The U.S. military has been getting ready to bomb Iran’s nuclear facilities to smithereens even longer than Secretary of State John Kerry has been trying to negotiate them away. And while Thursday’s “framework” between Tehran and the U.S. and five other nations could lead to a peaceful accord this summer, the Pentagon is ready if it doesn’t.
Iran has been conducting much of its suspected nuclear-weapons work for years in underground labs and research facilities thought to be able to survive attacks by earlier generations of U.S. military bunker-busters.
So the Defense Department has spent just as much time procuring a bigger punch.
“In October 2014, the Air Force successfully completed one weapon drop from the B-2 aircraft on a representative target,” the Pentagon’s top weapons-tester reported in January. “The test, conducted at the White Sands Missile Range, New Mexico, demonstrated weapon behavior after planned enhancements were incorporated.”
In late 2009, the Air Force quietly circulated a solicitation seeking a “Quick Reaction Capability” to “defeat a specific set of Hard and/or Deeply Buried Targets.” The weapon, the service said, would “maximize effects against Hard and/or Deeply Buried Targets (HDBTs), while minimizing time over target.” The Air Force said it needed the weapon to meet “Urgent Operational Needs requirements”—generally a plea from a battlefield commander who doesn’t think he has the weapons he needs to accomplish a mission assigned to him.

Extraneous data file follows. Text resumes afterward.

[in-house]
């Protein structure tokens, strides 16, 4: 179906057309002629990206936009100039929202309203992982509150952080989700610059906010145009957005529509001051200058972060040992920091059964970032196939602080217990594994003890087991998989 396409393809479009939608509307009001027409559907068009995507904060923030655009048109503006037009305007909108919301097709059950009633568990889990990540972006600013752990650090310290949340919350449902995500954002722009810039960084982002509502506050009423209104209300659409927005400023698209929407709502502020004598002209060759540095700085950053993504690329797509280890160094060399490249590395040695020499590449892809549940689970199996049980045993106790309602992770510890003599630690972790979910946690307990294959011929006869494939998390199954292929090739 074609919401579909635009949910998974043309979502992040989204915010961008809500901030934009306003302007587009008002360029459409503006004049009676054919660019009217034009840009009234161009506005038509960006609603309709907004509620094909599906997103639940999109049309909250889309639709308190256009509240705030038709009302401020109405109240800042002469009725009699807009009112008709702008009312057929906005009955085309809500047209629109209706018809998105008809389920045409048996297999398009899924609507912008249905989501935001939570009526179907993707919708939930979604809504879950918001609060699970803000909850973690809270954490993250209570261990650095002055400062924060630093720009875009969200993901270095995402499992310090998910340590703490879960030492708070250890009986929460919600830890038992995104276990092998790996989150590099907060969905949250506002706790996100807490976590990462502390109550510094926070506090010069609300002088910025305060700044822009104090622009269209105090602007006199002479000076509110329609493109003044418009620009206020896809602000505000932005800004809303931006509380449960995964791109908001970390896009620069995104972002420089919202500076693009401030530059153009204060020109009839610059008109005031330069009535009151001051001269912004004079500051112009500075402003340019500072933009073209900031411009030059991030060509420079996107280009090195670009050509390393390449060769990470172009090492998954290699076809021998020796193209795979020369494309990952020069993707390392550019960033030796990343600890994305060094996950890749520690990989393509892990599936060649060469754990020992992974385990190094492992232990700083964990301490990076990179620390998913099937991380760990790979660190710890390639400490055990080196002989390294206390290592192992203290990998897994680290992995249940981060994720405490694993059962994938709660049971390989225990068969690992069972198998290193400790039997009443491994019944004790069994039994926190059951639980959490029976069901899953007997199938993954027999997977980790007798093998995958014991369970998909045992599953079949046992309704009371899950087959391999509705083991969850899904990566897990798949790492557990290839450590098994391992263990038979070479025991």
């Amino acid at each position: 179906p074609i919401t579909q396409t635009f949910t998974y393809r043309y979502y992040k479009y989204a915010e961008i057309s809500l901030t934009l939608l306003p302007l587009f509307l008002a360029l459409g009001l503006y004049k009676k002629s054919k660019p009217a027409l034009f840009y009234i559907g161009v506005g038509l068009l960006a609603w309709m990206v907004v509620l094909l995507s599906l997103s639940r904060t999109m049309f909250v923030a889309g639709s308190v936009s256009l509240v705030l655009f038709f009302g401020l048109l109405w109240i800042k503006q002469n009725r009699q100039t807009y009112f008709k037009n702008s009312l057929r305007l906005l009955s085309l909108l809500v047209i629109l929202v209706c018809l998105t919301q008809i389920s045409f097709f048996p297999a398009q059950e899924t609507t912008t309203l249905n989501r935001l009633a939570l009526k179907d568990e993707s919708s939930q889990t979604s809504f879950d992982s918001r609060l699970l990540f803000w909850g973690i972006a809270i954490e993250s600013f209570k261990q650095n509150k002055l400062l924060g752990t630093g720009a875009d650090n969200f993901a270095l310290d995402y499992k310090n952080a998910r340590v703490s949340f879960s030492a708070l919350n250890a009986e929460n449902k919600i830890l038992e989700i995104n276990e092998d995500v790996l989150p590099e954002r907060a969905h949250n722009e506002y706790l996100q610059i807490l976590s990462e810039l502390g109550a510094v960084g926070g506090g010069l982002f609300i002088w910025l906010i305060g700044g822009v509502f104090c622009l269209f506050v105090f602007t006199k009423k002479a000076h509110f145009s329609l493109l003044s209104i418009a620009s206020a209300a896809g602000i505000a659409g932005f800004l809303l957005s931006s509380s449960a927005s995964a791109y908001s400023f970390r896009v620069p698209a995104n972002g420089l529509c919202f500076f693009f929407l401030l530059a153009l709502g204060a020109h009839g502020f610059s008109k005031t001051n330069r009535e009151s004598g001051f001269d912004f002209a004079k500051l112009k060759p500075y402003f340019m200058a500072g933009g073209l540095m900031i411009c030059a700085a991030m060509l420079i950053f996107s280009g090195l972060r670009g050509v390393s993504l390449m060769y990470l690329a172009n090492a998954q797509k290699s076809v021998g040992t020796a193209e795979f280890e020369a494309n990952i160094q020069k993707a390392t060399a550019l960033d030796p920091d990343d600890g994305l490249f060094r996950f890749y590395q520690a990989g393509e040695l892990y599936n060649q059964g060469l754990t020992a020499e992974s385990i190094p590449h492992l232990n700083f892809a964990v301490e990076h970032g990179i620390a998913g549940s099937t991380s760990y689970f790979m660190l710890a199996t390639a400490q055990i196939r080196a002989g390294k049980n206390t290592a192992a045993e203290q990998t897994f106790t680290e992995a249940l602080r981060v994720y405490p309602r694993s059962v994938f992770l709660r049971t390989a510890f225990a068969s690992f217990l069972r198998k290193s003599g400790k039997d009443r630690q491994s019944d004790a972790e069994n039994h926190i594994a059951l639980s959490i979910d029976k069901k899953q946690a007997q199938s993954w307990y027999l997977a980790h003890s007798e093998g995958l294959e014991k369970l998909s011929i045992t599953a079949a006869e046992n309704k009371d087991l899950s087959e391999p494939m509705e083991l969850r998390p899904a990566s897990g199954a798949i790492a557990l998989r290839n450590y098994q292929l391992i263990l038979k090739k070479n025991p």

“The system will hold at risk those highest priority assets essential to the enemy’s war-fighting ability, which are heavily defended and protected,” the Air Force elaborated in February 2011 budget documents, “providing a critical global strike capability not currently met by inventory conventional weapons.”
The $15 million GBU-57 Massive Ordnance Penetrator weighs in at about 30,000 pounds, six times the heft of the existing GBU-28 bunker busters and nearly five tons heavier than the 22,600-pound GBU-43, once known as the “mother of all bombs.” The Pentagon has spent more than $300 million for 20 of GBU-57s.
Guided to its destination by GPS-guided lattice-type fins, the GBU-57’s alloy steel hull—some 80% of its weight—is designed to remain intact as it drills through rock or reinforced concrete before setting off its 5,300-pound warhead. Air Force officials have said it represents a “bridge” capability between existing bunker busters and nuclear weapons themselves.
After several upgrades, the Air Force has let it been known that there’s an operational stockpile of the world’s most powerful non-nuclear bombs at Whiteman Air Force Base, Missouri. They’re not far from the B-2 bombers now ready to carry them 7,000 miles to Iran.